By Dow Jones Business News, September 16, 2013, 09:29:00 AM EDT
By Jeffrey Sparshott and Eric Morath
WASHINGTON--U.S. industrial output rose in August as auto makers and other manufacturers ramped up production, the
latest sign of a rebounding factory sector.
Industrial output increased a seasonally adjusted 0.4% last month and the use of available production capacity inched
ahead 0.2 percentage point to 77.8%, the Federal Reserve said Monday. Both figures were in line with economists'
Manufacturing, the biggest component of industrial production, advanced 0.7% in August, bouncing back from July's 0.4%
drop. Utility output slid 1.5% while the mining component of the overall index rose 0.3%.
Manufacturing accounts for less than one-fifth of gross domestic product in the U.S., but the sector is scrutinized as
a reflection of the broader economy's health.
In the second quarter of the year, manufacturing industrial production fell at a 0.4% annual rate, a contraction that
continued into July.
But the latest figures from the Fed echo other reports suggesting renewed strength.
The Institute for Supply Management earlier this month said the U.S. manufacturing sector expanded at its quickest
pace in more than two years. And earlier Monday a report from the New York Fed said business conditions for Empire State
manufacturers remain expansionary this month.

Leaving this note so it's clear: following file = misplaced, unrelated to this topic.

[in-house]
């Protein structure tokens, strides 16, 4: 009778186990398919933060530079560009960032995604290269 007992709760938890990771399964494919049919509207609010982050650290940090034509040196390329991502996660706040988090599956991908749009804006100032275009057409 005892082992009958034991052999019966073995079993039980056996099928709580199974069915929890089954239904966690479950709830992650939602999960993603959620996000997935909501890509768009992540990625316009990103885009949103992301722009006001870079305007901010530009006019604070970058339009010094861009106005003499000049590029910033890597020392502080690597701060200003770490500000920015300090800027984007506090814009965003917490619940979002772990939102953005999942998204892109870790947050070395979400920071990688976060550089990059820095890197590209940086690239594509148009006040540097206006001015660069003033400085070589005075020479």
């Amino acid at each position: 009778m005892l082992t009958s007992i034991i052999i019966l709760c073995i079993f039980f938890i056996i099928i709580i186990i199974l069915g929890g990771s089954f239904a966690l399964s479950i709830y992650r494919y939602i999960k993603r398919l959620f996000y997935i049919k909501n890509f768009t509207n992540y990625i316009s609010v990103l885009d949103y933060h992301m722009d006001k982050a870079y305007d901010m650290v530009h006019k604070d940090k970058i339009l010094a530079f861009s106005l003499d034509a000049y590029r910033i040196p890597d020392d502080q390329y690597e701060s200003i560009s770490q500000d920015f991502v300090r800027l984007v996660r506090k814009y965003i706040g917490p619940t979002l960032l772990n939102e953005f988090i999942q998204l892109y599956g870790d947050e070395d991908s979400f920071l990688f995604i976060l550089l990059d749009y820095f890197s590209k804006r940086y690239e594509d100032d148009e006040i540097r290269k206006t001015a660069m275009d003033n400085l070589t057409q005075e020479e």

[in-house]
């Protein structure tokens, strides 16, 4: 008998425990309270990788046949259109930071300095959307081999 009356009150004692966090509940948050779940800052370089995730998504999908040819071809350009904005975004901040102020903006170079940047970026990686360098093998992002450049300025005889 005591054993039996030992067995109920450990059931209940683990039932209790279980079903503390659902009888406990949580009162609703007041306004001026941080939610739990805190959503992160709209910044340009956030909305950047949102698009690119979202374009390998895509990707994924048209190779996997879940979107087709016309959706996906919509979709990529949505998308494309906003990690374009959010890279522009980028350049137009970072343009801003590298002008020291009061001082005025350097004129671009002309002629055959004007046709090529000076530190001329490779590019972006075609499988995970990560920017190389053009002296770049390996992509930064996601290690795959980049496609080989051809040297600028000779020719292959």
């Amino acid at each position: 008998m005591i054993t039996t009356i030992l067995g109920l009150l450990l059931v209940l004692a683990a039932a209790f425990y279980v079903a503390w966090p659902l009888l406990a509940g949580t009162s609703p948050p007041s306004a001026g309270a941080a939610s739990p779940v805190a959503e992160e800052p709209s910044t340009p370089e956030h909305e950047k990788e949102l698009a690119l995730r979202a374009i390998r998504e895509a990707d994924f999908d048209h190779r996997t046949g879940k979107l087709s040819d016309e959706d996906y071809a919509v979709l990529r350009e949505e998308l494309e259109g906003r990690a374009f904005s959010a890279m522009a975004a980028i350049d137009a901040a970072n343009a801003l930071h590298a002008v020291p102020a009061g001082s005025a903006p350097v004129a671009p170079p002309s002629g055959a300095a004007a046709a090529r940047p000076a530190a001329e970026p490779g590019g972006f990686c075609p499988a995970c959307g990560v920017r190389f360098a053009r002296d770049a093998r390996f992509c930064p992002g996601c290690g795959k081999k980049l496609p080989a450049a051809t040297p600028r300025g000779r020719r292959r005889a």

Stronger activity has led to more jobs. Manufacturing employment rose by 14,000 in August, the first increase in six
Automobile manufacturing was the strongest category among industry groups in August. Production of motor vehicles and
parts surged 5.2% following a 4.5% dip in July, the Fed said Monday.
Households have been trading in old cars for new vehicles in recent months, returning sales to a level that hasn't
been seen since before the financial crisis.
Other manufacturing industry groups also gained ground. The indexes for wood products, computers and electronics,
electrical equipment, appliances, aerospace, and furniture all advanced at least 1%. The output of construction supplies
advanced 0.3%, the third straight monthly increase and likely a reflection of a still-growing market for new homes.
Overall, U.S. factories have benefited from steady consumer spending at home and better growth overseas. Still, many
economists expect limited gains the rest of the year.
"Acceleration in manufacturing production during the second half of this year is expected, but nothing in the outlook
suggests more than a return to moderate growth," Daniel Meckstroth, chief economist at the Manufacturers Alliance for
Productivity and Innovation, said last week in a report from the trade group.
Write to Jeffrey Sparshott at firstname.lastname@example.org and Eric Morath at email@example.com.
(END) Dow Jones Newswires
Copyright (c) 2013 Dow Jones & Company, Inc.